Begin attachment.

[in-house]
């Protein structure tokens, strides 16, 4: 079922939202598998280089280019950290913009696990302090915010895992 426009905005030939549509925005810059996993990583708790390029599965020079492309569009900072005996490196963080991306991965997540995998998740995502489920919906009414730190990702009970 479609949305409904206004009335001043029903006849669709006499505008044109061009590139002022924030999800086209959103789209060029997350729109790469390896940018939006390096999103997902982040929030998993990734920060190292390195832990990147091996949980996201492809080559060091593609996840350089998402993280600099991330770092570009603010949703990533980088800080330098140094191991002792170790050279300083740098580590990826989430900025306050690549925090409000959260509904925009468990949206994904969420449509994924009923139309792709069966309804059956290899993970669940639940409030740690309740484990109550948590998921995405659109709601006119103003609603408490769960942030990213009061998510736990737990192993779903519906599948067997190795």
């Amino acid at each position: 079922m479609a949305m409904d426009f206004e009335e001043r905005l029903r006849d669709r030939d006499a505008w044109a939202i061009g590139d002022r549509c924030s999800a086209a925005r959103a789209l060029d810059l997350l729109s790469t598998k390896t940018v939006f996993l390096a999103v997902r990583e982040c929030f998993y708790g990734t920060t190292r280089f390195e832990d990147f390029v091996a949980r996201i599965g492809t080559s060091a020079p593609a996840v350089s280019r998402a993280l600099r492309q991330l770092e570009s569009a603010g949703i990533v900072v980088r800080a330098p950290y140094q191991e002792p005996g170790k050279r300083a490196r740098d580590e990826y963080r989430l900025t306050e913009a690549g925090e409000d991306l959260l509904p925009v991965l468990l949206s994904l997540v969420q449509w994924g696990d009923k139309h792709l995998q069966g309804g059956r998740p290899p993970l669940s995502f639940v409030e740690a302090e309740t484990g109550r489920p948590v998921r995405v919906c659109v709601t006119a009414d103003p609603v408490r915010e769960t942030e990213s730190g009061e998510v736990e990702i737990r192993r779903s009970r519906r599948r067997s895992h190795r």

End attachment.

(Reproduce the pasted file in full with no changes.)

[in-house]
């Protein structure tokens, strides 16, 4: 079922939202598998280089280019950290913009696990302090915010895992 426009905005030939549509925005810059996993990583708790390029599965020079492309569009900072005996490196963080991306991965997540995998998740995502489920919906009414730190990702009970 479609949305409904206004009335001043029903006849669709006499505008044109061009590139002022924030999800086209959103789209060029997350729109790469390896940018939006390096999103997902982040929030998993990734920060190292390195832990990147091996949980996201492809080559060091593609996840350089998402993280600099991330770092570009603010949703990533980088800080330098140094191991002792170790050279300083740098580590990826989430900025306050690549925090409000959260509904925009468990949206994904969420449509994924009923139309792709069966309804059956290899993970669940639940409030740690309740484990109550948590998921995405659109709601006119103003609603408490769960942030990213009061998510736990737990192993779903519906599948067997190795």
């Amino acid at each position: 079922m479609a949305m409904d426009f206004e009335e001043r905005l029903r006849d669709r030939d006499a505008w044109a939202i061009g590139d002022r549509c924030s999800a086209a925005r959103a789209l060029d810059l997350l729109s790469t598998k390896t940018v939006f996993l390096a999103v997902r990583e982040c929030f998993y708790g990734t920060t190292r280089f390195e832990d990147f390029v091996a949980r996201i599965g492809t080559s060091a020079p593609a996840v350089s280019r998402a993280l600099r492309q991330l770092e570009s569009a603010g949703i990533v900072v980088r800080a330098p950290y140094q191991e002792p005996g170790k050279r300083a490196r740098d580590e990826y963080r989430l900025t306050e913009a690549g925090e409000d991306l959260l509904p925009v991965l468990l949206s994904l997540v969420q449509w994924g696990d009923k139309h792709l995998q069966g309804g059956r998740p290899p993970l669940s995502f639940v409030e740690a302090e309740t484990g109550r489920p948590v998921r995405v919906c659109v709601t006119a009414d103003p609603v408490r915010e769960t942030e990213s730190g009061e998510v736990e990702i737990r192993r779903s009970r519906r599948r067997s895992h190795r």